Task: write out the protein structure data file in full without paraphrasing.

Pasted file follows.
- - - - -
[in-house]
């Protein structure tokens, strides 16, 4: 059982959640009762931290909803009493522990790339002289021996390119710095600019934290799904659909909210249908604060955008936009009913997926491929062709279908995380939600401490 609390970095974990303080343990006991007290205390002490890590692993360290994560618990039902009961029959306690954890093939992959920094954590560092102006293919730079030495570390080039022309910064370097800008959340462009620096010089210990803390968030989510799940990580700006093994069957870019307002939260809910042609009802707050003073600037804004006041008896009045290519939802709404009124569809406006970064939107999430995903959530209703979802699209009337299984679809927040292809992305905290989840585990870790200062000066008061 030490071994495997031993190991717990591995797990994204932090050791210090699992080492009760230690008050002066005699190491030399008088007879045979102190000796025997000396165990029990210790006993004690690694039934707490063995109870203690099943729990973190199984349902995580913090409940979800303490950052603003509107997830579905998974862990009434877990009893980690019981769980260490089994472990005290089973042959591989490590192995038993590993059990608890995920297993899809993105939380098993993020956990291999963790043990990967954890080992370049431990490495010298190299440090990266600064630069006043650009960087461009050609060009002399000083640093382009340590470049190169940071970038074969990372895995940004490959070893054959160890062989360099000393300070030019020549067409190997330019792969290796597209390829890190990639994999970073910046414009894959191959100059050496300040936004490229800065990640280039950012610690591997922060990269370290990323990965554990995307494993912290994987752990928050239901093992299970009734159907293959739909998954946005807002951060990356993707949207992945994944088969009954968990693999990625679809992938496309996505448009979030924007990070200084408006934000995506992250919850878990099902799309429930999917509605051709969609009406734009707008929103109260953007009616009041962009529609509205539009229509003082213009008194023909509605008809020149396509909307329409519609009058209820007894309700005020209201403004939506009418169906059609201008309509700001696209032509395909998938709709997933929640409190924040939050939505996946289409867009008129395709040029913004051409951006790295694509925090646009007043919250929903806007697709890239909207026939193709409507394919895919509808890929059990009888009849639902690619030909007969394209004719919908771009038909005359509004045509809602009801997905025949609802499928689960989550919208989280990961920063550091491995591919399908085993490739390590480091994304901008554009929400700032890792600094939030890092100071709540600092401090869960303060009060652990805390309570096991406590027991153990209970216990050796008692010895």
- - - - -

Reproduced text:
[in-house]
């Protein structure tokens, strides 16, 4: 059982959640009762931290909803009493522990790339002289021996390119710095600019934290799904659909909210249908604060955008936009009913997926491929062709279908995380939600401490 609390970095974990303080343990006991007290205390002490890590692993360290994560618990039902009961029959306690954890093939992959920094954590560092102006293919730079030495570390080039022309910064370097800008959340462009620096010089210990803390968030989510799940990580700006093994069957870019307002939260809910042609009802707050003073600037804004006041008896009045290519939802709404009124569809406006970064939107999430995903959530209703979802699209009337299984679809927040292809992305905290989840585990870790200062000066008061 030490071994495997031993190991717990591995797990994204932090050791210090699992080492009760230690008050002066005699190491030399008088007879045979102190000796025997000396165990029990210790006993004690690694039934707490063995109870203690099943729990973190199984349902995580913090409940979800303490950052603003509107997830579905998974862990009434877990009893980690019981769980260490089994472990005290089973042959591989490590192995038993590993059990608890995920297993899809993105939380098993993020956990291999963790043990990967954890080992370049431990490495010298190299440090990266600064630069006043650009960087461009050609060009002399000083640093382009340590470049190169940071970038074969990372895995940004490959070893054959160890062989360099000393300070030019020549067409190997330019792969290796597209390829890190990639994999970073910046414009894959191959100059050496300040936004490229800065990640280039950012610690591997922060990269370290990323990965554990995307494993912290994987752990928050239901093992299970009734159907293959739909998954946005807002951060990356993707949207992945994944088969009954968990693999990625679809992938496309996505448009979030924007990070200084408006934000995506992250919850878990099902799309429930999917509605051709969609009406734009707008929103109260953007009616009041962009529609509205539009229509003082213009008194023909509605008809020149396509909307329409519609009058209820007894309700005020209201403004939506009418169906059609201008309509700001696209032509395909998938709709997933929640409190924040939050939505996946289409867009008129395709040029913004051409951006790295694509925090646009007043919250929903806007697709890239909207026939193709409507394919895919509808890929059990009888009849639902690619030909007969394209004719919908771009038909005359509004045509809602009801997905025949609802499928689960989550919208989280990961920063550091491995591919399908085993490739390590480091994304901008554009929400700032890792600094939030890092100071709540600092401090869960303060009060652990805390309570096991406590027991153990209970216990050796008692010895």